The President of the Russian Federation, Vladimir Putin, made this Saturday a surprise visit to Crimea, the Ukrainian province that Moscow conquered and annexed in 2014, in an internationally unrecognized action, to mark the ninth anniversary of the annexation day, according to several Russian media.
Alongside the governor of Sevastopol, Putin visited an arts center for children – the choice was seen as a kind of response to the International Criminal Court. The day before, the ICC issued an arrest warrant for Putin and Russia’s Commissioner for Children’s Rights, Maria Lvova-Belova, saying it had sufficient evidence of their involvement in the forcible transfer of thousands of Ukrainian children to Russia or areas of Ukraine occupied by Russia (as is the case with Crimea).
This was the ICC’s first arrest warrant for officials of one of the five permanent members of the UN Security Council. In October last year, the ICC also resumed an investigation into serious crimes committed in Afghanistan, which could include crimes committed by US forces.
Neither the USA nor Russia have ratified the Rome Statute, which created the ICC, but countries where crimes have been committed can apply for jurisdiction even if they are not signatories themselves, as is the case with Ukraine (Afghanistan is a signatory ). In doing so, they admit the investigation of crimes committed by any party to the conflict.
Putin has not yet made any public comment on the warrant, but the spokeswoman for the Ministry of Foreign Affairs considered, as late as Friday, that it has no value, “including legal”. In practice, the warrant means that Putin will not be able to travel to countries that are signatories to the treaty without risking arrest.
It has been debated whether diplomatic immunity would apply as a sitting head of state, but in a previous case, in 2015, the Supreme Court of South Africa found that Sudanese President Omar al-Bashir should be arrested while on a visit to the country. (Bashir ended up leaving the country before being arrested, even against a court decision).
In any case, Putin has not traveled since the day of the large-scale invasion of Ukraine that began on February 24, 2022 (the exception was a visit to the Belarusian ally in Minsk) and even before, with the pandemic, he rarely traveled.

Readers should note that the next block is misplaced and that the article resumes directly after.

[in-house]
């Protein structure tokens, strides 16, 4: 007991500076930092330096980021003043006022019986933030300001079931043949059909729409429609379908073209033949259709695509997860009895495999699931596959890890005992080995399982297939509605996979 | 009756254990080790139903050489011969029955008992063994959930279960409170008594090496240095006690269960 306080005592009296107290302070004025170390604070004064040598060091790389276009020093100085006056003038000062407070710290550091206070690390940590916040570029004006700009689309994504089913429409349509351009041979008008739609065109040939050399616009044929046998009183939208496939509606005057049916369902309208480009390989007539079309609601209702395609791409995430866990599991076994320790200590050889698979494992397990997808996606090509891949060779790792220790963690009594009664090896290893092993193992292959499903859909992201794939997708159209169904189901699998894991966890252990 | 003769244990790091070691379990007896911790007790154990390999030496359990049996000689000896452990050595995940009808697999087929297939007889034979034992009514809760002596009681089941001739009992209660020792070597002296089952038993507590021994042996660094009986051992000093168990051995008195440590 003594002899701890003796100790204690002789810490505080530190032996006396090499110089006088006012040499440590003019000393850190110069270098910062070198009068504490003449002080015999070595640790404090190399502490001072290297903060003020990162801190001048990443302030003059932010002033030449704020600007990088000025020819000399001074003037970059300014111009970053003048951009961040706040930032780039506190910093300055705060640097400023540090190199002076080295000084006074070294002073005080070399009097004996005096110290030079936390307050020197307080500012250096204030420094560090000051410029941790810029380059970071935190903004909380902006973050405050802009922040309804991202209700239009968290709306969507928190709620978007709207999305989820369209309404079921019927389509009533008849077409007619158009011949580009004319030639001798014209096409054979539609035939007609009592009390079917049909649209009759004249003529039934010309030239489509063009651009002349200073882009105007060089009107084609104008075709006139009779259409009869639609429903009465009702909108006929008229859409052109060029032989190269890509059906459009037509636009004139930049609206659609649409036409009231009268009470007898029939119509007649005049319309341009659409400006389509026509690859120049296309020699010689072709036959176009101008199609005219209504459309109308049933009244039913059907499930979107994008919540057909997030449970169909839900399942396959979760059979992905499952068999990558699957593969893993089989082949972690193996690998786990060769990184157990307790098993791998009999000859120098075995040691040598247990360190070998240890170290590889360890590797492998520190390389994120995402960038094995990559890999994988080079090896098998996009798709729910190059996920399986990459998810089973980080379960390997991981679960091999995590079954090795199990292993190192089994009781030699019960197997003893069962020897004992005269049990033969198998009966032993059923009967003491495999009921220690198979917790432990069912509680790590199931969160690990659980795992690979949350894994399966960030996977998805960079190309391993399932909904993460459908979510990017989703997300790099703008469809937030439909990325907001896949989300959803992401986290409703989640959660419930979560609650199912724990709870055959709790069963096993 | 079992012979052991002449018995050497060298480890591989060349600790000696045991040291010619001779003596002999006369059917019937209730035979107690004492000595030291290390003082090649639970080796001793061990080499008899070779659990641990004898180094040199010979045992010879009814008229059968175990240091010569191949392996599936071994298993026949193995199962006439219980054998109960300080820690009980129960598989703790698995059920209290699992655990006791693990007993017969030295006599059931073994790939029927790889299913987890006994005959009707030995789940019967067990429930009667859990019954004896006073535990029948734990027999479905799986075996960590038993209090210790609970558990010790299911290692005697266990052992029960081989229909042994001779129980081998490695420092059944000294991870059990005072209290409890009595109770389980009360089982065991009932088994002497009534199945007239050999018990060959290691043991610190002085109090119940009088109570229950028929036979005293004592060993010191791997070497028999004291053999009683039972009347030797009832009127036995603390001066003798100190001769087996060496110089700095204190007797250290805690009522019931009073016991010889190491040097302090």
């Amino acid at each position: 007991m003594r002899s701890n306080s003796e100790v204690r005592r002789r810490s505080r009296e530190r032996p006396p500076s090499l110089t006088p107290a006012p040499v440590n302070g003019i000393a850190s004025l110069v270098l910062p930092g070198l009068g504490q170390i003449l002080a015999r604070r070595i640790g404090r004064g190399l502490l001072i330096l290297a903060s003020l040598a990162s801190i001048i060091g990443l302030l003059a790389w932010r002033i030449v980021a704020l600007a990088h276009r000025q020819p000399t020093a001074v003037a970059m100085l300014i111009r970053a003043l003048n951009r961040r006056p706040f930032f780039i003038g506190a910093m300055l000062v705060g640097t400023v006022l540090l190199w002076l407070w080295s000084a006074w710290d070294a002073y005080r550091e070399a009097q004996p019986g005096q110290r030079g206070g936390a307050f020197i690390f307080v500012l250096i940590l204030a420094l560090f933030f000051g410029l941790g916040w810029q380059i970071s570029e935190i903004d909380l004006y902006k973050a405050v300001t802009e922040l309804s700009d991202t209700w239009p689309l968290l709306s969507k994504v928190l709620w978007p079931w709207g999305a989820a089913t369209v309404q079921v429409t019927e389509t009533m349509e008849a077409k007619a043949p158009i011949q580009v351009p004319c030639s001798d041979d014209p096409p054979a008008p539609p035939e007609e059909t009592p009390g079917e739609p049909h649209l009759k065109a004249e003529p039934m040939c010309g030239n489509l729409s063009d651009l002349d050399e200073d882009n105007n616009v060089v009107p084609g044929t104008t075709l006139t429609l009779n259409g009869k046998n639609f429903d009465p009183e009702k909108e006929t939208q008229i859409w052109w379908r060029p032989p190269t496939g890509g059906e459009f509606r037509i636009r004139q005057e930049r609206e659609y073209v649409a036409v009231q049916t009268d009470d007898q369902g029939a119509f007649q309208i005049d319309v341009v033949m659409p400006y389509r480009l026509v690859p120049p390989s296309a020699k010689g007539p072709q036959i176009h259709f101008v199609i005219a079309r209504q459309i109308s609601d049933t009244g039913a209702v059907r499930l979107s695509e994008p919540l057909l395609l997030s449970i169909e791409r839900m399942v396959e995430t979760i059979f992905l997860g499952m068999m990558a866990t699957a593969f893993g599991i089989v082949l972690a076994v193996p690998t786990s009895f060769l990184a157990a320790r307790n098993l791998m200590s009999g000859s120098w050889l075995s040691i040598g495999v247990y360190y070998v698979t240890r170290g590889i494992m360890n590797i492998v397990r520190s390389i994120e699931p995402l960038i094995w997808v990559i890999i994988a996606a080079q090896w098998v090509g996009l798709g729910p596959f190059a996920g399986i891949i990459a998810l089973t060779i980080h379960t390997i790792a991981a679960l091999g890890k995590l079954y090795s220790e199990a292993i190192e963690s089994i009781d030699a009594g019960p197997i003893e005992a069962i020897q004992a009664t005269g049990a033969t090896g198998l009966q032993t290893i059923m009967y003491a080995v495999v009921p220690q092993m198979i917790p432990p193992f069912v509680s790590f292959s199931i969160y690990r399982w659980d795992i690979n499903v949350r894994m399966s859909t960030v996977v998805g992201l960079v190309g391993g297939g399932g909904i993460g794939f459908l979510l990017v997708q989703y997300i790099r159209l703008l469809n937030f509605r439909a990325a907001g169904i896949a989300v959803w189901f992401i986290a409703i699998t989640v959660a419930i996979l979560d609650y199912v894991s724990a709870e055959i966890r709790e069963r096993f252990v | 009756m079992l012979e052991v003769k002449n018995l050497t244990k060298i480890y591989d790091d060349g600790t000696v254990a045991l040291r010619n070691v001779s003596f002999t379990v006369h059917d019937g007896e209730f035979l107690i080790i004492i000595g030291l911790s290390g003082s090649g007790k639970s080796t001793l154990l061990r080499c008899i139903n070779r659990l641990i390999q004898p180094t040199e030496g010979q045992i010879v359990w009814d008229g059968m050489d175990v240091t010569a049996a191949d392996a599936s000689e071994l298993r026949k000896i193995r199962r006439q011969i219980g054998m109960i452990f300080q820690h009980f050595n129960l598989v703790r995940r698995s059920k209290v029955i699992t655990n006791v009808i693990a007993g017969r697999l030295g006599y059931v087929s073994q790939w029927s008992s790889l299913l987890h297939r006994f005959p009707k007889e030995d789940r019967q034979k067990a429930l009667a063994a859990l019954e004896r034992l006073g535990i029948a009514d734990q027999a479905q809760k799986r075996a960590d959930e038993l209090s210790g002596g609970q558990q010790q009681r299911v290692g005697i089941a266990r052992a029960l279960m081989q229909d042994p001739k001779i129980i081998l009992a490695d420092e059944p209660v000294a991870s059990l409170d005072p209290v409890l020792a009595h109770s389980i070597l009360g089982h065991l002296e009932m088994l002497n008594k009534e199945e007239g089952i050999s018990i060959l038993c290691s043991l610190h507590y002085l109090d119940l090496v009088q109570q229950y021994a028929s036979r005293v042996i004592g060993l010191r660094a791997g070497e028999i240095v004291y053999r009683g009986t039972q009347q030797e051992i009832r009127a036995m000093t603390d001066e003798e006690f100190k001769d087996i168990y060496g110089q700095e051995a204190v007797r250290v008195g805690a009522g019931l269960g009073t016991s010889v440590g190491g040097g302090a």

The ICC verdict was, however, seen as having great symbolic importance for Ukraine, its Western allies, and human rights organizations such as Human Rights Watch.
No images were released of any of Putin’s comments during the visit to Crimea, only the Russian President standing next to the governor of the peninsula’s largest city during the visit. On the eve, Putin will have only commented that “security issues have the highest priority for Crimea and Sevastopol at this moment”.
This Saturday, the pro-Russian governor of the province, Mikhail Razvozhaiev, made an announcement on Telegram: “Our President Vladimir Vladimirovich Putin knows how to surprise. In a good way,” he declared. “He is here in person”, he underlined, when only one video participation had been foreseen. “Because on such a historic date, the President is always with Sevastopol and the people of Sevastopol.”
From Europe, came statements reminding that the annexation was illegal and is not recognized, statements made, on the anniversary day, by the Ministry of Foreign Affairs of Finland or Sweden, notes the broadcaster Euronews.
Cereal agreement extension
This Saturday it was also announced the extension of the agreement for the output of cereals from Ukraine through the Black Sea, an agreement sponsored by the United Nations and by the President of Turkey, Recep Tayyip Erdogan, although Ukraine has said that the agreement would be in force during the next 120 days and Russia said it was only 60 days.
The spokeswoman for the Ministry of Foreign Affairs sent a copy of a letter from the permanent representation to the United Nations, saying that Moscow would not object to the agreement being extended for 60 days, until May 18, according to Reuters agency.
But he added that a new extension “will only be possible” after “concrete progress” in “the export of Russian food and fertilizers”, the British agency also cites. These exports were not specifically targeted by Western sanctions, imposed following the invasion and war in Ukraine, but Moscow says they are being harmed because of sanctions that affect payment systems, logistics and insurance.
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